06/30/2011 06:51 pm ET | Updated Aug 30, 2011

The Miles That Bind Us

I grew up an only child.

I never had to share attention, my choices were my reality and my actions affected only me. On nights when I was grumpy, I could curl up in my bed and shut off the world by simply pulling the blankets over my head. On sunny Sunday mornings when I woke up ready to tackle the world, I set my own agenda. I wouldn't say that I was spoiled or selfish, but I didn't know another way to live life other than the life I chose to lead.

And then I met "we".

When a we comes in to your life, you want to change. You want your choices to be their choice, too. You want share your sunny Sunday with them. You learn that your actions can create a ripple effect, and you begin to recognize that when you are at your grumpiest, you can't just hide under a blanket.

All the same, you don't want to compromise your goals and desires. As a full time emplunner, (my new phrase for the dual existence of a corporate employee and distance runner) it's difficult to manage your schedule and your relationship. This is why I think you see so many emplunner couples. Having a we that understands the early mornings, early evenings and the perfection of the social "bathroom break" (when in the middle of a party you excuse yourself to go to the bathroom and end up taking the first exit out of the building, light jogging home because both your eyelids and your quads are failing you by 11 p.m.) makes your existence easier and at the same time, more whole.

I've learned many things from we and in the story of us, there have been many comedic and trying chapters that have made us stronger. Below are some of the lessons I have learned from dating a fellow emplunner:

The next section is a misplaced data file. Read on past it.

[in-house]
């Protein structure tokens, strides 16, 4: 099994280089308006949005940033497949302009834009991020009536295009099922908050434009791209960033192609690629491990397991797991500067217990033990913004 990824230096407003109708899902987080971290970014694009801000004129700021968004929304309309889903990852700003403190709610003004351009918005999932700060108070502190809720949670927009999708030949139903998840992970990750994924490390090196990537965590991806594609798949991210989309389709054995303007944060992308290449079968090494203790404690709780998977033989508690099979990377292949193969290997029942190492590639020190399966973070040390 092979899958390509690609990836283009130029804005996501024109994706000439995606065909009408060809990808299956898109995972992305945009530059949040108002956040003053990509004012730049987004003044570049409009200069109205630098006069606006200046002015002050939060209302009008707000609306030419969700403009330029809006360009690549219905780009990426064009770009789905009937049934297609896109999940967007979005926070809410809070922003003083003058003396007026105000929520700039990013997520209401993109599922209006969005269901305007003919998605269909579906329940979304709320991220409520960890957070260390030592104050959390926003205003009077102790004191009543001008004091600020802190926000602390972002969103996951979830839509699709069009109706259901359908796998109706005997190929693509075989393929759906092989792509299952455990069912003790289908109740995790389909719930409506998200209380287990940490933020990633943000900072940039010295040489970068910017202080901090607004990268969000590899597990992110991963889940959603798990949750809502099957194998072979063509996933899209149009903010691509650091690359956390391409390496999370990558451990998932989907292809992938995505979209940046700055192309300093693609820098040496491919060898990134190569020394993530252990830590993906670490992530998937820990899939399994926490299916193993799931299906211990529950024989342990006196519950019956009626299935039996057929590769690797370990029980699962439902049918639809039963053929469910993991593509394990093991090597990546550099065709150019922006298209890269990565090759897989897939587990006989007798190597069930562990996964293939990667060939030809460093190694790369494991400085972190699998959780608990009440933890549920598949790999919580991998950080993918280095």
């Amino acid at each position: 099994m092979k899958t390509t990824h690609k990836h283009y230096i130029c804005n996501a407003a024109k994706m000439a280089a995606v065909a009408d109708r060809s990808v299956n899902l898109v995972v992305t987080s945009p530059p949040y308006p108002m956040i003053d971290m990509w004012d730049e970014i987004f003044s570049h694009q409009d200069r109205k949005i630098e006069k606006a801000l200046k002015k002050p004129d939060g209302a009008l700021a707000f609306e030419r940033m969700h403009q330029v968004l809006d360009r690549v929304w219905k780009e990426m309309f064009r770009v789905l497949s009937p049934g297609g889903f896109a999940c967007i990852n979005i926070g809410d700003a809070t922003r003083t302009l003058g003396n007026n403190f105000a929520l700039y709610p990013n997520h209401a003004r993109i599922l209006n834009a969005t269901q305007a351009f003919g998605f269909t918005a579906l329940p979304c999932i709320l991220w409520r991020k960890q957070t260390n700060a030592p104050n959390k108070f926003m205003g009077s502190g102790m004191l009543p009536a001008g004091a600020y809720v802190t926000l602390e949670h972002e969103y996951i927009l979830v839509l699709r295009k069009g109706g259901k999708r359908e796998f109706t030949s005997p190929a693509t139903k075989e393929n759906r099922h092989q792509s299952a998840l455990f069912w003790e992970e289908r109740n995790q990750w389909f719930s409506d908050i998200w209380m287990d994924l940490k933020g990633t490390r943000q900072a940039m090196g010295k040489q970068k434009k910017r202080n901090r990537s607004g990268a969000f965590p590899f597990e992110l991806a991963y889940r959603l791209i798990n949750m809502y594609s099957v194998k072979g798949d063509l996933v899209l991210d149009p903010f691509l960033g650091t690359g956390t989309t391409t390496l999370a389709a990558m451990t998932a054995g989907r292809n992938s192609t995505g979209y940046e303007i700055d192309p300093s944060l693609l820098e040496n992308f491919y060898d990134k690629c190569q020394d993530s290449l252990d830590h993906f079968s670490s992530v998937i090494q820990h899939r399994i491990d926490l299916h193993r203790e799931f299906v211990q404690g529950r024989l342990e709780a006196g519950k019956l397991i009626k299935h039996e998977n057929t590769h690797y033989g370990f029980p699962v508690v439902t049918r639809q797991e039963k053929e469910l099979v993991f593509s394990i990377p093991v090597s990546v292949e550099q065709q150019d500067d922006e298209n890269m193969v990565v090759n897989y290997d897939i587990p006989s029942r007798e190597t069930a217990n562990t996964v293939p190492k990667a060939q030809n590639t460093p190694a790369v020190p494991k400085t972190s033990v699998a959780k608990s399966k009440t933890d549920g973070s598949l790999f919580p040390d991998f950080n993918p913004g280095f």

1. On weekday mornings, weekends, and vacations, there is no doubt that the run is the first thing on the agenda. It's a beautiful unspoken ritual that both of us will rise, lace up and get the work done before we even wash the crust out of our eyes. It's a fantastic feeling to not have to ask, remind, or fight my we that this is part of who I am. It just happens.

2. Evenings are centered around meal time. Hangry (anger that arises from hunger) is a word commonly used between we. The first activity after the commute home from work is the feast. Meals usually last around 10 minutes as food is generally shoveled in the general direction of the mouth. We shock waiters at the amount of food that we can put down and the speed with which we do it. It's beautiful.

3. It's not lame to be in bed by 8:45 p.m. watching TV on the iPad. In fact, it's epic and it happens at least two times a week.

The thing that has effected me the most profoundly with we, is my ability to care and love for another human, more than I do myself.

It's no secret that in the last six months, I have had my fare share of physical and mental struggles as an emplunner. I've been low, and I've questioned my journey a lot. However, none of my pain or personal anguish has affected me as much as when I have seen my we struggle. In August of 2010 we broke his foot mere weeks before the Chicago marathon. Watching him struggle, witnessing his pain and strife was much more difficult than when I dealt with it myself. In the same light, when we has a great race, a killer workout, and is glowing from the glory of running, I am the happiest.

We and I don't discuss our training on a day to day. He has a copy of my training log and I a copy of his. We both know that offering each other advice is a tricky conversation, but we have gotten better at respecting one another's differences and preferences. How is that that you can be feeling physical pain and continue to push through it, while when you watch your we do it, it seems unexplainable? This reflection helped me make better decisions for myself this year and for this I am grateful.

Sharing the life of the emplunner with we has enriched me beyond belief. It's made me faster, it's made me smarter, and it's made me realize that that my agenda is not the agenda.